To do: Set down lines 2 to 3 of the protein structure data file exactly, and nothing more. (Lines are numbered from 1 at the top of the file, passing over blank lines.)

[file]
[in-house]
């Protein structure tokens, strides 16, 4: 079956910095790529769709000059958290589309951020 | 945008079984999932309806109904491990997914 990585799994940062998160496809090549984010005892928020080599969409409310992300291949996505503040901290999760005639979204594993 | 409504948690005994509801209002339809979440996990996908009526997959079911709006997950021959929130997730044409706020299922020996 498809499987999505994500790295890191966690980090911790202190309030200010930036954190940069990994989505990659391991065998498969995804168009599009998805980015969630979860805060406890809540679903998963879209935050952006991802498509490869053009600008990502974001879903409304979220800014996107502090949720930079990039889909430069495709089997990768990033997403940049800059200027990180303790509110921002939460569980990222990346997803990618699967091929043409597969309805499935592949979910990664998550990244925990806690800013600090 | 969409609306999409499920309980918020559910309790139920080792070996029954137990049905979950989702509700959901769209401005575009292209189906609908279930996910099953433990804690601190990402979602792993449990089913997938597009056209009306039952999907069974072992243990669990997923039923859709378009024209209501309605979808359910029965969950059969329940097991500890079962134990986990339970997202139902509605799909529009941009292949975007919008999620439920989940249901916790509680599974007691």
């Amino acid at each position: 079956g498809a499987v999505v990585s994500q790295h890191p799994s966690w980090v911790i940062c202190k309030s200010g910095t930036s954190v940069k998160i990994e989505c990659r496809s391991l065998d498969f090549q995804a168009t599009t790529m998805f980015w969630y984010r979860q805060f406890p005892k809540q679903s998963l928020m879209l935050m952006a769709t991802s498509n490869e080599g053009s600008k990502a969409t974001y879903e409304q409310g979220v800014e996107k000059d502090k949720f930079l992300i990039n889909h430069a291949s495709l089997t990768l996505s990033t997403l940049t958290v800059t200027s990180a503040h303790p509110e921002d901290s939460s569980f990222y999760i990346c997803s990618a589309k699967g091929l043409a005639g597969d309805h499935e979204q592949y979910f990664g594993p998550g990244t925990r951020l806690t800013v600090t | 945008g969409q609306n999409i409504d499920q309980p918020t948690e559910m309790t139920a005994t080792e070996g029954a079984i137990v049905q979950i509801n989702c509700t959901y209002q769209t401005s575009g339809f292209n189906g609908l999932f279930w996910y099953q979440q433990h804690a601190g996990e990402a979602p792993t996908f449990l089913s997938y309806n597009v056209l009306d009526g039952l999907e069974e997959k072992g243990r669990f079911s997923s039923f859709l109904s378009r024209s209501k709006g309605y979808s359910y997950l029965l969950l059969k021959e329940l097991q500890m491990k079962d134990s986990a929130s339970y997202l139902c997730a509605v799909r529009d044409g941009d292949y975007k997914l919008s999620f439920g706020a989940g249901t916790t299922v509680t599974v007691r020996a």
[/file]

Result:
């Protein structure tokens, strides 16, 4: 079956910095790529769709000059958290589309951020 | 945008079984999932309806109904491990997914 990585799994940062998160496809090549984010005892928020080599969409409310992300291949996505503040901290999760005639979204594993 | 409504948690005994509801209002339809979440996990996908009526997959079911709006997950021959929130997730044409706020299922020996 498809499987999505994500790295890191966690980090911790202190309030200010930036954190940069990994989505990659391991065998498969995804168009599009998805980015969630979860805060406890809540679903998963879209935050952006991802498509490869053009600008990502974001879903409304979220800014996107502090949720930079990039889909430069495709089997990768990033997403940049800059200027990180303790509110921002939460569980990222990346997803990618699967091929043409597969309805499935592949979910990664998550990244925990806690800013600090 | 969409609306999409499920309980918020559910309790139920080792070996029954137990049905979950989702509700959901769209401005575009292209189906609908279930996910099953433990804690601190990402979602792993449990089913997938597009056209009306039952999907069974072992243990669990997923039923859709378009024209209501309605979808359910029965969950059969329940097991500890079962134990986990339970997202139902509605799909529009941009292949975007919008999620439920989940249901916790509680599974007691």
């Amino acid at each position: 079956g498809a499987v999505v990585s994500q790295h890191p799994s966690w980090v911790i940062c202190k309030s200010g910095t930036s954190v940069k998160i990994e989505c990659r496809s391991l065998d498969f090549q995804a168009t599009t790529m998805f980015w969630y984010r979860q805060f406890p005892k809540q679903s998963l928020m879209l935050m952006a769709t991802s498509n490869e080599g053009s600008k990502a969409t974001y879903e409304q409310g979220v800014e996107k000059d502090k949720f930079l992300i990039n889909h430069a291949s495709l089997t990768l996505s990033t997403l940049t958290v800059t200027s990180a503040h303790p509110e921002d901290s939460s569980f990222y999760i990346c997803s990618a589309k699967g091929l043409a005639g597969d309805h499935e979204q592949y979910f990664g594993p998550g990244t925990r951020l806690t800013v600090t | 945008g969409q609306n999409i409504d499920q309980p918020t948690e559910m309790t139920a005994t080792e070996g029954a079984i137990v049905q979950i509801n989702c509700t959901y209002q769209t401005s575009g339809f292209n189906g609908l999932f279930w996910y099953q979440q433990h804690a601190g996990e990402a979602p792993t996908f449990l089913s997938y309806n597009v056209l009306d009526g039952l999907e069974e997959k072992g243990r669990f079911s997923s039923f859709l109904s378009r024209s209501k709006g309605y979808s359910y997950l029965l969950l059969k021959e329940l097991q500890m491990k079962d134990s986990a929130s339970y997202l139902c997730a509605v799909r529009d044409g941009d292949y975007k997914l919008s999620f439920g706020a989940g249901t916790t299922v509680t599974v007691r020996a």